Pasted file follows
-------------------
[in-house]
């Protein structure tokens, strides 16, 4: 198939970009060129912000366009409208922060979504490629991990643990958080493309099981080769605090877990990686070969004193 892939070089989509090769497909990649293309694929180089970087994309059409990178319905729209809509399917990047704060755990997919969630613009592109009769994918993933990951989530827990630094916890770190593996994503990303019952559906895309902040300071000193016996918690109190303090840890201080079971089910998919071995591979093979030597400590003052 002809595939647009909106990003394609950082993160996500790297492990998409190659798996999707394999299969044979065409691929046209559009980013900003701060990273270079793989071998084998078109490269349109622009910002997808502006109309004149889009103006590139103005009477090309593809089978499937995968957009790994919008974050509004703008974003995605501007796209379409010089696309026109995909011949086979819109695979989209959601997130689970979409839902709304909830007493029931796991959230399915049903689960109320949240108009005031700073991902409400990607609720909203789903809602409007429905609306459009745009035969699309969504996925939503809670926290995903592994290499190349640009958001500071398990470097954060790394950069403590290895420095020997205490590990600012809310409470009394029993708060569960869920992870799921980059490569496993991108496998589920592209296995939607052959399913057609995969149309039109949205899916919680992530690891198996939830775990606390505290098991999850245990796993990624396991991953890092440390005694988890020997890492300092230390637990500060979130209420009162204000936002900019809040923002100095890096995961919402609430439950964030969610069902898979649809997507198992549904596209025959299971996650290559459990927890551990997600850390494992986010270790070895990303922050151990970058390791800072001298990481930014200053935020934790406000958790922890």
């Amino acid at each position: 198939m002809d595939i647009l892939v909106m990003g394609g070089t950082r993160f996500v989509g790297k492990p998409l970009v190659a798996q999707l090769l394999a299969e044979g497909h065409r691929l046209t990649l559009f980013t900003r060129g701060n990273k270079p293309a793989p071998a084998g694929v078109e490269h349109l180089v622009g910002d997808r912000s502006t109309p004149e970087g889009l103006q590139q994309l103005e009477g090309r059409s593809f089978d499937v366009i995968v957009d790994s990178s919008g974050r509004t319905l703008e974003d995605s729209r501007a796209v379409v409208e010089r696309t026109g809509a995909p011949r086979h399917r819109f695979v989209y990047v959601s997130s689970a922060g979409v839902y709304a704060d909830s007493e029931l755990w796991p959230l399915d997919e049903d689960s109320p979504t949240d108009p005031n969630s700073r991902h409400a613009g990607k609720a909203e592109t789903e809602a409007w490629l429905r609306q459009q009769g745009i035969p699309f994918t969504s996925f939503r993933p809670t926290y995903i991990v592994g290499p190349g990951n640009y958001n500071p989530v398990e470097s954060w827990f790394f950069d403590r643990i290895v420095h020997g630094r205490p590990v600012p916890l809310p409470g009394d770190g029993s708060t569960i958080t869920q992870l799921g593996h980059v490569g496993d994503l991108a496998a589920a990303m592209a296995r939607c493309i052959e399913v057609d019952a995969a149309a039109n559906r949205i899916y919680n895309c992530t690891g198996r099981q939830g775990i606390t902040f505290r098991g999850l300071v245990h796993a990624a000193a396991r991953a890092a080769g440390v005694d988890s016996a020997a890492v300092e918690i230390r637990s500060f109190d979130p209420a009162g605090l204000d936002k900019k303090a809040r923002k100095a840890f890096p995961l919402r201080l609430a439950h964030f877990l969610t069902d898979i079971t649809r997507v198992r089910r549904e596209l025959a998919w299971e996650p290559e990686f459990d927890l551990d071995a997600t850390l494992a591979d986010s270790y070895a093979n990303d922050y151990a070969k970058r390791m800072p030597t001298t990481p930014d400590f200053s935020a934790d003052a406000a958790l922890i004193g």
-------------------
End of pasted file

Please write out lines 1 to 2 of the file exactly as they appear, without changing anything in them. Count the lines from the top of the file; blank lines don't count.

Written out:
[in-house]
């Protein structure tokens, strides 16, 4: 198939970009060129912000366009409208922060979504490629991990643990958080493309099981080769605090877990990686070969004193 892939070089989509090769497909990649293309694929180089970087994309059409990178319905729209809509399917990047704060755990997919969630613009592109009769994918993933990951989530827990630094916890770190593996994503990303019952559906895309902040300071000193016996918690109190303090840890201080079971089910998919071995591979093979030597400590003052 002809595939647009909106990003394609950082993160996500790297492990998409190659798996999707394999299969044979065409691929046209559009980013900003701060990273270079793989071998084998078109490269349109622009910002997808502006109309004149889009103006590139103005009477090309593809089978499937995968957009790994919008974050509004703008974003995605501007796209379409010089696309026109995909011949086979819109695979989209959601997130689970979409839902709304909830007493029931796991959230399915049903689960109320949240108009005031700073991902409400990607609720909203789903809602409007429905609306459009745009035969699309969504996925939503809670926290995903592994290499190349640009958001500071398990470097954060790394950069403590290895420095020997205490590990600012809310409470009394029993708060569960869920992870799921980059490569496993991108496998589920592209296995939607052959399913057609995969149309039109949205899916919680992530690891198996939830775990606390505290098991999850245990796993990624396991991953890092440390005694988890020997890492300092230390637990500060979130209420009162204000936002900019809040923002100095890096995961919402609430439950964030969610069902898979649809997507198992549904596209025959299971996650290559459990927890551990997600850390494992986010270790070895990303922050151990970058390791800072001298990481930014200053935020934790406000958790922890």